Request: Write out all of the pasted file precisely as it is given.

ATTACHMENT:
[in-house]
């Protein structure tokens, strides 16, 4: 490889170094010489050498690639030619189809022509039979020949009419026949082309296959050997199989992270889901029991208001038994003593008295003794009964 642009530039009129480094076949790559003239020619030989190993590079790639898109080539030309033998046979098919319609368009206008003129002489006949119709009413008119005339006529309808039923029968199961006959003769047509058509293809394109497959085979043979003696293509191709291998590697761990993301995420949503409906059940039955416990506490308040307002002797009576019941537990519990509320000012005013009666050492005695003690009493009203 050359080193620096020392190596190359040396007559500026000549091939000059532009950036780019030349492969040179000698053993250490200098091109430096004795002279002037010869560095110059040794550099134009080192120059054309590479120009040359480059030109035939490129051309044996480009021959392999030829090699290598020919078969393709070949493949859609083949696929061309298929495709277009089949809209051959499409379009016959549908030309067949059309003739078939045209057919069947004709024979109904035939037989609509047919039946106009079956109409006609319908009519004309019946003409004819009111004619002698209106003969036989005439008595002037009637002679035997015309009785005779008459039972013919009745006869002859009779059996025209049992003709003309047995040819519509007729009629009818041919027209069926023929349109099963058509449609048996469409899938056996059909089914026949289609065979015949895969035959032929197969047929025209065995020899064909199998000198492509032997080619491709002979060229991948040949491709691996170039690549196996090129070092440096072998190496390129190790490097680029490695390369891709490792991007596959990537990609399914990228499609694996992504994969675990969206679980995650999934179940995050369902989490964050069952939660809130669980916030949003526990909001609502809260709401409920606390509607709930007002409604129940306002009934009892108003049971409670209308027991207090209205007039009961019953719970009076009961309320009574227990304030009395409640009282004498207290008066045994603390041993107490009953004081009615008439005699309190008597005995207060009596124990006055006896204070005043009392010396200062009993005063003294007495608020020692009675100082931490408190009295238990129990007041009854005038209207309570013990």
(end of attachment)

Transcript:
[in-house]
């Protein structure tokens, strides 16, 4: 490889170094010489050498690639030619189809022509039979020949009419026949082309296959050997199989992270889901029991208001038994003593008295003794009964 642009530039009129480094076949790559003239020619030989190993590079790639898109080539030309033998046979098919319609368009206008003129002489006949119709009413008119005339006529309808039923029968199961006959003769047509058509293809394109497959085979043979003696293509191709291998590697761990993301995420949503409906059940039955416990506490308040307002002797009576019941537990519990509320000012005013009666050492005695003690009493009203 050359080193620096020392190596190359040396007559500026000549091939000059532009950036780019030349492969040179000698053993250490200098091109430096004795002279002037010869560095110059040794550099134009080192120059054309590479120009040359480059030109035939490129051309044996480009021959392999030829090699290598020919078969393709070949493949859609083949696929061309298929495709277009089949809209051959499409379009016959549908030309067949059309003739078939045209057919069947004709024979109904035939037989609509047919039946106009079956109409006609319908009519004309019946003409004819009111004619002698209106003969036989005439008595002037009637002679035997015309009785005779008459039972013919009745006869002859009779059996025209049992003709003309047995040819519509007729009629009818041919027209069926023929349109099963058509449609048996469409899938056996059909089914026949289609065979015949895969035959032929197969047929025209065995020899064909199998000198492509032997080619491709002979060229991948040949491709691996170039690549196996090129070092440096072998190496390129190790490097680029490695390369891709490792991007596959990537990609399914990228499609694996992504994969675990969206679980995650999934179940995050369902989490964050069952939660809130669980916030949003526990909001609502809260709401409920606390509607709930007002409604129940306002009934009892108003049971409670209308027991207090209205007039009961019953719970009076009961309320009574227990304030009395409640009282004498207290008066045994603390041993107490009953004081009615008439005699309190008597005995207060009596124990006055006896204070005043009392010396200062009993005063003294007495608020020692009675100082931490408190009295238990129990007041009854005038209207309570013990």